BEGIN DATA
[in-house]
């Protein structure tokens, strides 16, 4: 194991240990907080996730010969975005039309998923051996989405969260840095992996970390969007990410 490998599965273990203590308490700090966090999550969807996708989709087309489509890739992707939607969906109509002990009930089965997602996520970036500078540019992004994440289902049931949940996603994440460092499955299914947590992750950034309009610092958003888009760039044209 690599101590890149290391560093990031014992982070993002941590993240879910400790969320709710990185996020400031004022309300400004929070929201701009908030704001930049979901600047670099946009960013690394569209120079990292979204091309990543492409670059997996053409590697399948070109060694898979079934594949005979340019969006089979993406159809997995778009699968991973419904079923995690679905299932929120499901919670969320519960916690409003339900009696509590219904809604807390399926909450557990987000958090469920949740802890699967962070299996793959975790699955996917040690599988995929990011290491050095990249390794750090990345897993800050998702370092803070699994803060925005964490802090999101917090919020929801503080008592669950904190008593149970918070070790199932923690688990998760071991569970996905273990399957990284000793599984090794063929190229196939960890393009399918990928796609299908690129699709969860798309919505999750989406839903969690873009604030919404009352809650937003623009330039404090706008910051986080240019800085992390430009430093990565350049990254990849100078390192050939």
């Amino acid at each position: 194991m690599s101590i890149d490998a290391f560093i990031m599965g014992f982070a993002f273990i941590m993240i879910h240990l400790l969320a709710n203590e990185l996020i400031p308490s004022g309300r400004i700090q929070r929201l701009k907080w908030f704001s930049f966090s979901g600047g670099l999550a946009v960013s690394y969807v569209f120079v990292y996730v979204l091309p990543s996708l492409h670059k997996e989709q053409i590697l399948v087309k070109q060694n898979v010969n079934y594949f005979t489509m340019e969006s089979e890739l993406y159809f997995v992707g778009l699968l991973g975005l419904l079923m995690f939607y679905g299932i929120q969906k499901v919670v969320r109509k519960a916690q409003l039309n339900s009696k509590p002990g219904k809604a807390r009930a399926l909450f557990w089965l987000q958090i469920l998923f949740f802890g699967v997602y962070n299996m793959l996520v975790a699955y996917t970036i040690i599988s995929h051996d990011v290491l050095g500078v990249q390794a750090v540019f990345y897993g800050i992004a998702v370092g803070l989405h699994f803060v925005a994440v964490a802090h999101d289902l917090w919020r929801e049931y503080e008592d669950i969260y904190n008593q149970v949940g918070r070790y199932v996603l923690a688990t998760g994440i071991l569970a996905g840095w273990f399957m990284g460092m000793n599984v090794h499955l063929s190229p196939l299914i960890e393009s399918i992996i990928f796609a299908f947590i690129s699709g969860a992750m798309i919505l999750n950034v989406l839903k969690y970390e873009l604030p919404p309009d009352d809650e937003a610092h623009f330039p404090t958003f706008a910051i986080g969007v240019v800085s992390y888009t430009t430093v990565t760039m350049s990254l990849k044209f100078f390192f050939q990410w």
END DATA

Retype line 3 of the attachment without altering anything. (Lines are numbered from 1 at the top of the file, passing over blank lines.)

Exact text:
């Amino acid at each position: 194991m690599s101590i890149d490998a290391f560093i990031m599965g014992f982070a993002f273990i941590m993240i879910h240990l400790l969320a709710n203590e990185l996020i400031p308490s004022g309300r400004i700090q929070r929201l701009k907080w908030f704001s930049f966090s979901g600047g670099l999550a946009v960013s690394y969807v569209f120079v990292y996730v979204l091309p990543s996708l492409h670059k997996e989709q053409i590697l399948v087309k070109q060694n898979v010969n079934y594949f005979t489509m340019e969006s089979e890739l993406y159809f997995v992707g778009l699968l991973g975005l419904l079923m995690f939607y679905g299932i929120q969906k499901v919670v969320r109509k519960a916690q409003l039309n339900s009696k509590p002990g219904k809604a807390r009930a399926l909450f557990w089965l987000q958090i469920l998923f949740f802890g699967v997602y962070n299996m793959l996520v975790a699955y996917t970036i040690i599988s995929h051996d990011v290491l050095g500078v990249q390794a750090v540019f990345y897993g800050i992004a998702v370092g803070l989405h699994f803060v925005a994440v964490a802090h999101d289902l917090w919020r929801e049931y503080e008592d669950i969260y904190n008593q149970v949940g918070r070790y199932v996603l923690a688990t998760g994440i071991l569970a996905g840095w273990f399957m990284g460092m000793n599984v090794h499955l063929s190229p196939l299914i960890e393009s399918i992996i990928f796609a299908f947590i690129s699709g969860a992750m798309i919505l999750n950034v989406l839903k969690y970390e873009l604030p919404p309009d009352d809650e937003a610092h623009f330039p404090t958003f706008a910051i986080g969007v240019v800085s992390y888009t430009t430093v990565t760039m350049s990254l990849k044209f100078f390192f050939q990410w």